« on: May 23, 2016, 08:53:18 pm »
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The level of conditioning and manipulation is already awesome... the real reason this community is small is because people are afraid. So many people know this site exists and the tools, and they've been wishing for years that they could produce something meaningful with them but they know they risk prosecution by the publishers. (if I had a nickle for the number of single moms living on state aid who say they've experimented with the tools here...). Now they can. We've been willing pawns in their hype gambit.
Interesting how he slams pirates in the summary text
It probably resembles the Turbo-Duo BIOS. Like the Turbo Duo and Sega CD, the SNES-CD loads tracks to RAM 2KB at a time. Major hassle... that's why CD file systems were invented.
There's no verification either. Almost everything on TCRF about the unused Industrial Area stage in SNES Final Fight is incorrect.
Some people have alleged that Visual BASIC is inferior to Visual C because it's buggier.
Personally I find BASIC, visual or not, many times easier to deal with than C. For one thing, object overloading becomes confusing, makes many C++ programs languages unto themselves.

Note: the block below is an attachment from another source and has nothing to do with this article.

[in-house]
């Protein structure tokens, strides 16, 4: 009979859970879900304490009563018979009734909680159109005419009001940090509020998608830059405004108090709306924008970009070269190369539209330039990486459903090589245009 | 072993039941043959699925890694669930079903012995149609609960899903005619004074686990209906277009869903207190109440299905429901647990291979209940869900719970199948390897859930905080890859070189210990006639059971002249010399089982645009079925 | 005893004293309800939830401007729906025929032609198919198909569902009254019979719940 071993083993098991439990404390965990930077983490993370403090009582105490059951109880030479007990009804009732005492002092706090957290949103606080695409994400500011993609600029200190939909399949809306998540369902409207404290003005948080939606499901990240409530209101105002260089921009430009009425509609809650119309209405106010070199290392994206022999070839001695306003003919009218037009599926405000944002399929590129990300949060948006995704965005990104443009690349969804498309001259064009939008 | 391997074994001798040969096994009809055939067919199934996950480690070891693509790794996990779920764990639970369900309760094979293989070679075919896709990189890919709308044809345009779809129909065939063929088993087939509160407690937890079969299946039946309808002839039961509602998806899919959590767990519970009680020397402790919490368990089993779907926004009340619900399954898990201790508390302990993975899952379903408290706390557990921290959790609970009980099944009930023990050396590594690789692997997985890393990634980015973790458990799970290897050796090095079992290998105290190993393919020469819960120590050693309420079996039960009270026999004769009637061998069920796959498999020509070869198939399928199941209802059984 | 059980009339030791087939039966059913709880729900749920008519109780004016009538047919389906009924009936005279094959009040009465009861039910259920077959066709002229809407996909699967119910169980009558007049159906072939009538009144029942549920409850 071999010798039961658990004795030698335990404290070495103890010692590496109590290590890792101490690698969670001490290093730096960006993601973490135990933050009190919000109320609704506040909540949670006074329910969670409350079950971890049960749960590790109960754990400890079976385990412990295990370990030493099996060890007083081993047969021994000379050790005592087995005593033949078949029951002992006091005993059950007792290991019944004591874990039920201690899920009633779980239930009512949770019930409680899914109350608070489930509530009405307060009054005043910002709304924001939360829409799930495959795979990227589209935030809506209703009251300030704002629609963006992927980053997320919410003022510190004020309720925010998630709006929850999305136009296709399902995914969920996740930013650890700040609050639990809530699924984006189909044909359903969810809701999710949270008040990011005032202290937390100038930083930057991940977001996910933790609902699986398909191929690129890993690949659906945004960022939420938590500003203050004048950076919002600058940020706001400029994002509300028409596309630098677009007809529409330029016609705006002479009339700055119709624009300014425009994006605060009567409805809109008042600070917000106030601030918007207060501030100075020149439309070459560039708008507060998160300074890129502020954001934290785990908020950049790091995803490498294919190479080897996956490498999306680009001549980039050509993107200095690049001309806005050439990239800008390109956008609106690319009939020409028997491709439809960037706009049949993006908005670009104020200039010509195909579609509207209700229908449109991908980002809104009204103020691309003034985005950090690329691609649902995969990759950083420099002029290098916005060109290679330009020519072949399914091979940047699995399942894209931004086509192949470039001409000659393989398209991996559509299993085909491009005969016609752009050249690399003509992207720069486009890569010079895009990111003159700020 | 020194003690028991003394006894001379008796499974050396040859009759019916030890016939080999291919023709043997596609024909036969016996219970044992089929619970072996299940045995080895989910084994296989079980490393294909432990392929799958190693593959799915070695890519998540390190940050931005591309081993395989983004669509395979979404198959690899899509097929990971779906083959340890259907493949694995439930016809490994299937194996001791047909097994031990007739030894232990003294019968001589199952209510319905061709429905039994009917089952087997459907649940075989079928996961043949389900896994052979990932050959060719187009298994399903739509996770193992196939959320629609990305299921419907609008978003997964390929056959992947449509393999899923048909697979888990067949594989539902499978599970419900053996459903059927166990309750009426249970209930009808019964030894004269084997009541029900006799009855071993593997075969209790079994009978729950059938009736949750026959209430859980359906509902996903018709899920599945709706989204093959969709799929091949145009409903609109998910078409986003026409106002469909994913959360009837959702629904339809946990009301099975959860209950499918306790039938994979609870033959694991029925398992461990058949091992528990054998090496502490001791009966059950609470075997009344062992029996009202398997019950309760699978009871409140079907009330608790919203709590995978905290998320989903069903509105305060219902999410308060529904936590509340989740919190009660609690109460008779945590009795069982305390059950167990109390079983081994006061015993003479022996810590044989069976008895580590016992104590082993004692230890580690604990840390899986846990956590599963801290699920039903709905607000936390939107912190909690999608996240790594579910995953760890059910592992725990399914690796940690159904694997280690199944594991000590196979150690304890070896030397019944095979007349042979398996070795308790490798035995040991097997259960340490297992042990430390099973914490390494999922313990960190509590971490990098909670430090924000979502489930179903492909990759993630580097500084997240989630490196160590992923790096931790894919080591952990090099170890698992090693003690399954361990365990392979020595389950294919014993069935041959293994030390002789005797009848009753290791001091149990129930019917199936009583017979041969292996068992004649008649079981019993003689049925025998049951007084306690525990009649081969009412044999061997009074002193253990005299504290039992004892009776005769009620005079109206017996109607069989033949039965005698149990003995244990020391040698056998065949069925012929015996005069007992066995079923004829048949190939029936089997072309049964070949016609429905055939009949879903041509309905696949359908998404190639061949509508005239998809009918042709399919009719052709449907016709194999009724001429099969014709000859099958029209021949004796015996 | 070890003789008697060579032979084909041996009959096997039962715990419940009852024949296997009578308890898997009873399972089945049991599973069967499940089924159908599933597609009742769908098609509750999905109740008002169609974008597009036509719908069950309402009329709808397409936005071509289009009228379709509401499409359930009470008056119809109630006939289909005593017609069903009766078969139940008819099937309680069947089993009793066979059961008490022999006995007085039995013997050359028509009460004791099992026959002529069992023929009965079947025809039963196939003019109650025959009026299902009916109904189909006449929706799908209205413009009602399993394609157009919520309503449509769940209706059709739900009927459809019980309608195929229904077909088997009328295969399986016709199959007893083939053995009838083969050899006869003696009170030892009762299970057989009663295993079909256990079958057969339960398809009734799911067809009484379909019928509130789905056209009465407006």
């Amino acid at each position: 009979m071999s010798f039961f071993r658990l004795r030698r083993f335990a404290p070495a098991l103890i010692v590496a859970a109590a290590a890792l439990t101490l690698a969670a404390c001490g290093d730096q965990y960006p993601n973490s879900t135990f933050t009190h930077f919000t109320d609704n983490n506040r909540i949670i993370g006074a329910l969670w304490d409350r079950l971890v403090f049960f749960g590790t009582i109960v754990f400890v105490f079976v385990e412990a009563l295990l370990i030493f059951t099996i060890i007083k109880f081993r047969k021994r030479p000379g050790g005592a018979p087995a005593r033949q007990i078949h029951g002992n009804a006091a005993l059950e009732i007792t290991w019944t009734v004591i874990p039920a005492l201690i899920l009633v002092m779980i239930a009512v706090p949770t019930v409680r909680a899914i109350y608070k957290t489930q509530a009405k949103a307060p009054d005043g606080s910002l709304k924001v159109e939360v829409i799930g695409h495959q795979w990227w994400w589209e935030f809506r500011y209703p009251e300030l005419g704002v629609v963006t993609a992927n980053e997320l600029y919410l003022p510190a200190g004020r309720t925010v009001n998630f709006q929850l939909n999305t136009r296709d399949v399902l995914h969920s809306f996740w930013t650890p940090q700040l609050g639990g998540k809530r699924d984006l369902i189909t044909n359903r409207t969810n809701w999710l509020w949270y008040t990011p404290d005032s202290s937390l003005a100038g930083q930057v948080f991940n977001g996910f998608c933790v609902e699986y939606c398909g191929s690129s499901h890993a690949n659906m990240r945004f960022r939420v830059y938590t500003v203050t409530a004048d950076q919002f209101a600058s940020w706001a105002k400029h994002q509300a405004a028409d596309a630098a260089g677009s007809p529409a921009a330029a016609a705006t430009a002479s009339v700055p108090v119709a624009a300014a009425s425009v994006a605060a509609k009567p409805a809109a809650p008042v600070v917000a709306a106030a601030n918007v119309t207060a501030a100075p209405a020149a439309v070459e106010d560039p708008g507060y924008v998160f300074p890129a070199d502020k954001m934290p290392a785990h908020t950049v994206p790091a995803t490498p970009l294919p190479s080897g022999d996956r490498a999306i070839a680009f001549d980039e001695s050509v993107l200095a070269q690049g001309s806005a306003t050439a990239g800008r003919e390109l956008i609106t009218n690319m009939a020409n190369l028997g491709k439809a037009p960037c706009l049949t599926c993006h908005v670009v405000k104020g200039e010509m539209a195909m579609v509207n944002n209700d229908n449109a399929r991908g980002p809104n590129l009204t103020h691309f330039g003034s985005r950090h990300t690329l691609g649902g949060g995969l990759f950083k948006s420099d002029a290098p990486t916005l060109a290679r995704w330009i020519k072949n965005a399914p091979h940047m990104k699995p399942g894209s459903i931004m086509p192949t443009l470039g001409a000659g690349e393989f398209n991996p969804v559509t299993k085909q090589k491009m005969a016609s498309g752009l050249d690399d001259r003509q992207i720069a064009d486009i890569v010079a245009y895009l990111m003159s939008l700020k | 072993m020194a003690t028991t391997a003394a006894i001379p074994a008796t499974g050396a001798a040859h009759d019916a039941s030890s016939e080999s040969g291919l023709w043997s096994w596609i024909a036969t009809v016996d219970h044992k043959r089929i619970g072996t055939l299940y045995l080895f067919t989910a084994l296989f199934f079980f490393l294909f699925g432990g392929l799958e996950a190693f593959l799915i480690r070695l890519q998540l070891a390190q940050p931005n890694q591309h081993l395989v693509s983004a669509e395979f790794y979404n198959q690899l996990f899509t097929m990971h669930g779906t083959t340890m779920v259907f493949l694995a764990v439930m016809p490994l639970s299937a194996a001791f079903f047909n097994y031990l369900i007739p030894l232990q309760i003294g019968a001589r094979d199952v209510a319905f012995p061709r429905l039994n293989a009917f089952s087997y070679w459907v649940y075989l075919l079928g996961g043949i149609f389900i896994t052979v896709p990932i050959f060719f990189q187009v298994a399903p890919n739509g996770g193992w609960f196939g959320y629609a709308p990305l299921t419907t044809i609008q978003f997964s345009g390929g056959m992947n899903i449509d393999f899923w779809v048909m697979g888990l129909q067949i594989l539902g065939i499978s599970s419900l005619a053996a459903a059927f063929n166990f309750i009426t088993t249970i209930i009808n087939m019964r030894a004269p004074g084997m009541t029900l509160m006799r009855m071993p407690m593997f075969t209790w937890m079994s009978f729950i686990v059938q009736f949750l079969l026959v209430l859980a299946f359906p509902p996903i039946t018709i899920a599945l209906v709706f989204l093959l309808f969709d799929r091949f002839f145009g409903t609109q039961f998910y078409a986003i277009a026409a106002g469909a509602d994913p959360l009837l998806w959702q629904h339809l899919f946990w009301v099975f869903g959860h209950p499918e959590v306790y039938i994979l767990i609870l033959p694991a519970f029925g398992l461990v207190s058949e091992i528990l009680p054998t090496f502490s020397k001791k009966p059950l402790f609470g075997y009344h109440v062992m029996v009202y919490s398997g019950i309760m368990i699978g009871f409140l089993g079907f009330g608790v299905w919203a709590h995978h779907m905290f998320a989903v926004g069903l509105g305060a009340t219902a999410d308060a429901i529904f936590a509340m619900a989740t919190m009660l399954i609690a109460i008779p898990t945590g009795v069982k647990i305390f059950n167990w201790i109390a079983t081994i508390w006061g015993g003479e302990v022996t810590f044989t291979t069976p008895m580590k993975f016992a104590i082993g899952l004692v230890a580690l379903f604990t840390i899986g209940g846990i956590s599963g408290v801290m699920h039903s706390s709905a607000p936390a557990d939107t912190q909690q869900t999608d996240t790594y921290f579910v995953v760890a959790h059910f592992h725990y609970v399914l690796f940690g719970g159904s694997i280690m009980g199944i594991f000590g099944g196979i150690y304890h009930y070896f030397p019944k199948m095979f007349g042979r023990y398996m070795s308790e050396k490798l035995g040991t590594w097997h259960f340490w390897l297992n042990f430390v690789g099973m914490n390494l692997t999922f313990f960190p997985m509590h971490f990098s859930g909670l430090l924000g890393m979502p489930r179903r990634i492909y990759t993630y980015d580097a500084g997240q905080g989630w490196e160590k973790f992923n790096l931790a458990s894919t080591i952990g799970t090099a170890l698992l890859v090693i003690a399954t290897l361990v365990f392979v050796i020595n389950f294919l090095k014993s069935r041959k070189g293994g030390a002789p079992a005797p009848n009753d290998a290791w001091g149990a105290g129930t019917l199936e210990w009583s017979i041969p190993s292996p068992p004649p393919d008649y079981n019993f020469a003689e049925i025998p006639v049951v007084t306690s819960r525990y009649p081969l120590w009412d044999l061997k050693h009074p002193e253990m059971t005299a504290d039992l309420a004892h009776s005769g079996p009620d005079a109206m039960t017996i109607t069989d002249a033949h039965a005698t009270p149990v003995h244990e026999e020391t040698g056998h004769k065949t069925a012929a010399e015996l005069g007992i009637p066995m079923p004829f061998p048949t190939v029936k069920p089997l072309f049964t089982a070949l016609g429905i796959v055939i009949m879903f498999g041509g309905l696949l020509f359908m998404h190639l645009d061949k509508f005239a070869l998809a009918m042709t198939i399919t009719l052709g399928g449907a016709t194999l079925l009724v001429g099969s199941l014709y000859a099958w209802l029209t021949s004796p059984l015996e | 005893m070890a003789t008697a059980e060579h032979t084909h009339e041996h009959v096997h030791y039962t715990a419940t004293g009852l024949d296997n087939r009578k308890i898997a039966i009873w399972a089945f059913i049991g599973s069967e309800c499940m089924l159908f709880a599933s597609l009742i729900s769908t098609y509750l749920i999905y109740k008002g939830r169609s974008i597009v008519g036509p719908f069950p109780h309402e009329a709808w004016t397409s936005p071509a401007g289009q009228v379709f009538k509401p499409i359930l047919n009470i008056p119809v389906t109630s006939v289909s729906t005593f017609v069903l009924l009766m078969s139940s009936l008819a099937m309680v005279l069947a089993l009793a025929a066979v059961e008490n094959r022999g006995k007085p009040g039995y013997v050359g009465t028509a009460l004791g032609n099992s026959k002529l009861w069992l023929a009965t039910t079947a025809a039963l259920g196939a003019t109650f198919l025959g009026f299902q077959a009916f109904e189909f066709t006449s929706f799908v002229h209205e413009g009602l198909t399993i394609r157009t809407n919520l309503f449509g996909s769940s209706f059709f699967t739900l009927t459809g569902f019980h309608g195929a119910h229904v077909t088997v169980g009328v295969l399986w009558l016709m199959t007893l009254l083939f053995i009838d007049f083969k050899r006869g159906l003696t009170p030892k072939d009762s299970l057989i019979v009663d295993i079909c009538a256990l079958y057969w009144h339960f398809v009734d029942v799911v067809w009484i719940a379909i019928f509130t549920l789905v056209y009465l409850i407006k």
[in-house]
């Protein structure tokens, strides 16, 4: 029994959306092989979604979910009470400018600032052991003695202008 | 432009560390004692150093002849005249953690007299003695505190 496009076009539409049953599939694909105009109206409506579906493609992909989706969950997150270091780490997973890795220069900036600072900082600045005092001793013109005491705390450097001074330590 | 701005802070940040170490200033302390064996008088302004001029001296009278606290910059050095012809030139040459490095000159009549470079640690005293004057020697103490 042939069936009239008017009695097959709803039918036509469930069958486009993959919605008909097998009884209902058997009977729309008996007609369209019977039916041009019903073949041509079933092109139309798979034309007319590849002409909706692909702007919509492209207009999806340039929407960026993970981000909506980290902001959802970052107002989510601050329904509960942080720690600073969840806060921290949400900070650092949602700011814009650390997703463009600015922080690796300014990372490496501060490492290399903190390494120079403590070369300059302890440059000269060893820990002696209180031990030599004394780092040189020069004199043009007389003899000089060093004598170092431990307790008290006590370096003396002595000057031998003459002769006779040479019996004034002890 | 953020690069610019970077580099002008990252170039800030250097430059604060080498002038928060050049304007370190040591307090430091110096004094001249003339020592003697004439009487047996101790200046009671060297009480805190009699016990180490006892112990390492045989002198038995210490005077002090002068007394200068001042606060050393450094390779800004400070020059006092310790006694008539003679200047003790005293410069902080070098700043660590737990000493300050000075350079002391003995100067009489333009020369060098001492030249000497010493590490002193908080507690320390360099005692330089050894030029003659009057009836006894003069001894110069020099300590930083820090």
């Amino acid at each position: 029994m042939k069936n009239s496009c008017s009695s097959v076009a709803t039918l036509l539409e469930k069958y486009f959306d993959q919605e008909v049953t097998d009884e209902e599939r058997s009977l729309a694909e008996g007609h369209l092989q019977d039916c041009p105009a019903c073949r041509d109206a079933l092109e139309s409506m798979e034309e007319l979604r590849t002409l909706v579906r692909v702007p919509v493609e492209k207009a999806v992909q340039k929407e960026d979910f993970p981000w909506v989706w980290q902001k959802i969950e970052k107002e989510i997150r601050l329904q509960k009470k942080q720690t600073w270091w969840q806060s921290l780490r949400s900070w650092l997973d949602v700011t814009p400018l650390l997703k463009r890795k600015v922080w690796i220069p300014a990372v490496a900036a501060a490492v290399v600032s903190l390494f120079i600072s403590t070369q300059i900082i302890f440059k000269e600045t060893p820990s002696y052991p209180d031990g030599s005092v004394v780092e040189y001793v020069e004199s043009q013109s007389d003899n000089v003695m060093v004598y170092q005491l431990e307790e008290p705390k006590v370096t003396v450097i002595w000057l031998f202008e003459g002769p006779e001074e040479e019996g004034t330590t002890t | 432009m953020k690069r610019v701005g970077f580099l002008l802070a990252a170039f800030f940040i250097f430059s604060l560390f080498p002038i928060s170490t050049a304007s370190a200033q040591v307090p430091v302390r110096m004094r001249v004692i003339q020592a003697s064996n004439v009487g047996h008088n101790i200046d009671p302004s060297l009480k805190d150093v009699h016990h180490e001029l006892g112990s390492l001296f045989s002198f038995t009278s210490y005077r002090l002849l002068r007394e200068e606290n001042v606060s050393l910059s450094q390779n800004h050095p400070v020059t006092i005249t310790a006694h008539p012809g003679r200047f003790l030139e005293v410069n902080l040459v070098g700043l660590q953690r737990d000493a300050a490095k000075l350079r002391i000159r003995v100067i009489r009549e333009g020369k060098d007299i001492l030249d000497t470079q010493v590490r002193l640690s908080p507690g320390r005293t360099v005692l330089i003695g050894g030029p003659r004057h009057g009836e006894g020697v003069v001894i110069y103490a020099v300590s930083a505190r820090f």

For another: MAKE. Don't get me started there. I think MAKE turns people off from C++ more than anything else... many people refuse to try to learn it because they know that they have to deal with MAKE.
Finally, the interpretation burden. I have no difficulty making sense of well-written BASIC. C/++/# on the other hand, even when well written, requires deep concentration to make sense of.
C also seems to promote shorthand variable names which make code less self-documenting.
That attitude is incomprehensible to me, for several reasons. While it may be true that people who prefer BASIC have less talent as programmers than people who prefer C, there is nonetheless a much larger pool of them, and they tend to be more enthusiastic.
Additionally, BASIC, with its GOSUBs and GOTOs, is actually more like ASM than C is (at least on the surface), so it's not a huge learning curve for someone who is familiar with QB64 to start working in Z80 or 6502. In summary: the community is likely to grow if we push BASIC as the language for developing debugging tools.